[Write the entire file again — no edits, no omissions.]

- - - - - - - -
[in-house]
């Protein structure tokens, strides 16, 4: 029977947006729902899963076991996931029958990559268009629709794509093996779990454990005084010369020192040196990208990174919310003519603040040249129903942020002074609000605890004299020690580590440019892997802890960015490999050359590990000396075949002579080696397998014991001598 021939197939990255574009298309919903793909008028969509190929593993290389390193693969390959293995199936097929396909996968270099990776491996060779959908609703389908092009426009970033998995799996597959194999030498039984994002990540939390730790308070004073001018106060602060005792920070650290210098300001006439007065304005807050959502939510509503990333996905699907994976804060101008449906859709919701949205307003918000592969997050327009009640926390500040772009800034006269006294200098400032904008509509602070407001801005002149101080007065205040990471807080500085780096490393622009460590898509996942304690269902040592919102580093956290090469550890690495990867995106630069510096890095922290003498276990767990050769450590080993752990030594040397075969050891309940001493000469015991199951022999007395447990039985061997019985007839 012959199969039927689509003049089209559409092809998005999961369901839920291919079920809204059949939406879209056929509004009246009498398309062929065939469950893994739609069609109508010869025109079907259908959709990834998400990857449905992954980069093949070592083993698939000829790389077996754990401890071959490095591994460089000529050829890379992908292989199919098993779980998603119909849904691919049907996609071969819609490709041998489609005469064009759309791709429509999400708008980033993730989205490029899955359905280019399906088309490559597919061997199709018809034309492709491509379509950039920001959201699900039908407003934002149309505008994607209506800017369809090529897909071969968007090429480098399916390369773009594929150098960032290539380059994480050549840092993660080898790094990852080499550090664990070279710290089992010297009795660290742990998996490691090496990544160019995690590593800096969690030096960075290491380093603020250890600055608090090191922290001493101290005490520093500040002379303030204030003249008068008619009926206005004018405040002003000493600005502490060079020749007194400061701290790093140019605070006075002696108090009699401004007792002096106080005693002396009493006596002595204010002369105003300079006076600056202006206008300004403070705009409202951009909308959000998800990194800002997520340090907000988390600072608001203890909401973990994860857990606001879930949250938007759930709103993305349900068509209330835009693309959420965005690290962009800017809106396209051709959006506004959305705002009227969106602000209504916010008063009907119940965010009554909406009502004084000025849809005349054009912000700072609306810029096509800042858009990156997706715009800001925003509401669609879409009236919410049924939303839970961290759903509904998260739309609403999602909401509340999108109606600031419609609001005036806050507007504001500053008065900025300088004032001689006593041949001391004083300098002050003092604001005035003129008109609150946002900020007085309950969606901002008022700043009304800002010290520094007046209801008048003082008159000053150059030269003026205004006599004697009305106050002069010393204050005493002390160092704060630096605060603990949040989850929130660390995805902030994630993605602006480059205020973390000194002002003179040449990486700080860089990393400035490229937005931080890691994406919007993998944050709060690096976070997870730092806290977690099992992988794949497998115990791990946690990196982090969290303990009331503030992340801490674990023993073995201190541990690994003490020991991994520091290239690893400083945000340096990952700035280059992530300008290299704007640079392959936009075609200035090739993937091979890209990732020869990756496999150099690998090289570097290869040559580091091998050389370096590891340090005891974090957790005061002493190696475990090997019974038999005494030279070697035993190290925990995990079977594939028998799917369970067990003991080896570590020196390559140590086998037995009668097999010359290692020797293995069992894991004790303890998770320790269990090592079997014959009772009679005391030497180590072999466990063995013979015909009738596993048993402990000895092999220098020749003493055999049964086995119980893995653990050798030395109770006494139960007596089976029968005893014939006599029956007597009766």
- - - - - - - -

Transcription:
[in-house]
């Protein structure tokens, strides 16, 4: 029977947006729902899963076991996931029958990559268009629709794509093996779990454990005084010369020192040196990208990174919310003519603040040249129903942020002074609000605890004299020690580590440019892997802890960015490999050359590990000396075949002579080696397998014991001598 021939197939990255574009298309919903793909008028969509190929593993290389390193693969390959293995199936097929396909996968270099990776491996060779959908609703389908092009426009970033998995799996597959194999030498039984994002990540939390730790308070004073001018106060602060005792920070650290210098300001006439007065304005807050959502939510509503990333996905699907994976804060101008449906859709919701949205307003918000592969997050327009009640926390500040772009800034006269006294200098400032904008509509602070407001801005002149101080007065205040990471807080500085780096490393622009460590898509996942304690269902040592919102580093956290090469550890690495990867995106630069510096890095922290003498276990767990050769450590080993752990030594040397075969050891309940001493000469015991199951022999007395447990039985061997019985007839 012959199969039927689509003049089209559409092809998005999961369901839920291919079920809204059949939406879209056929509004009246009498398309062929065939469950893994739609069609109508010869025109079907259908959709990834998400990857449905992954980069093949070592083993698939000829790389077996754990401890071959490095591994460089000529050829890379992908292989199919098993779980998603119909849904691919049907996609071969819609490709041998489609005469064009759309791709429509999400708008980033993730989205490029899955359905280019399906088309490559597919061997199709018809034309492709491509379509950039920001959201699900039908407003934002149309505008994607209506800017369809090529897909071969968007090429480098399916390369773009594929150098960032290539380059994480050549840092993660080898790094990852080499550090664990070279710290089992010297009795660290742990998996490691090496990544160019995690590593800096969690030096960075290491380093603020250890600055608090090191922290001493101290005490520093500040002379303030204030003249008068008619009926206005004018405040002003000493600005502490060079020749007194400061701290790093140019605070006075002696108090009699401004007792002096106080005693002396009493006596002595204010002369105003300079006076600056202006206008300004403070705009409202951009909308959000998800990194800002997520340090907000988390600072608001203890909401973990994860857990606001879930949250938007759930709103993305349900068509209330835009693309959420965005690290962009800017809106396209051709959006506004959305705002009227969106602000209504916010008063009907119940965010009554909406009502004084000025849809005349054009912000700072609306810029096509800042858009990156997706715009800001925003509401669609879409009236919410049924939303839970961290759903509904998260739309609403999602909401509340999108109606600031419609609001005036806050507007504001500053008065900025300088004032001689006593041949001391004083300098002050003092604001005035003129008109609150946002900020007085309950969606901002008022700043009304800002010290520094007046209801008048003082008159000053150059030269003026205004006599004697009305106050002069010393204050005493002390160092704060630096605060603990949040989850929130660390995805902030994630993605602006480059205020973390000194002002003179040449990486700080860089990393400035490229937005931080890691994406919007993998944050709060690096976070997870730092806290977690099992992988794949497998115990791990946690990196982090969290303990009331503030992340801490674990023993073995201190541990690994003490020991991994520091290239690893400083945000340096990952700035280059992530300008290299704007640079392959936009075609200035090739993937091979890209990732020869990756496999150099690998090289570097290869040559580091091998050389370096590891340090005891974090957790005061002493190696475990090997019974038999005494030279070697035993190290925990995990079977594939028998799917369970067990003991080896570590020196390559140590086998037995009668097999010359290692020797293995069992894991004790303890998770320790269990090592079997014959009772009679005391030497180590072999466990063995013979015909009738596993048993402990000895092999220098020749003493055999049964086995119980893995653990050798030395109770006494139960007596089976029968005893014939006599029956007597009766």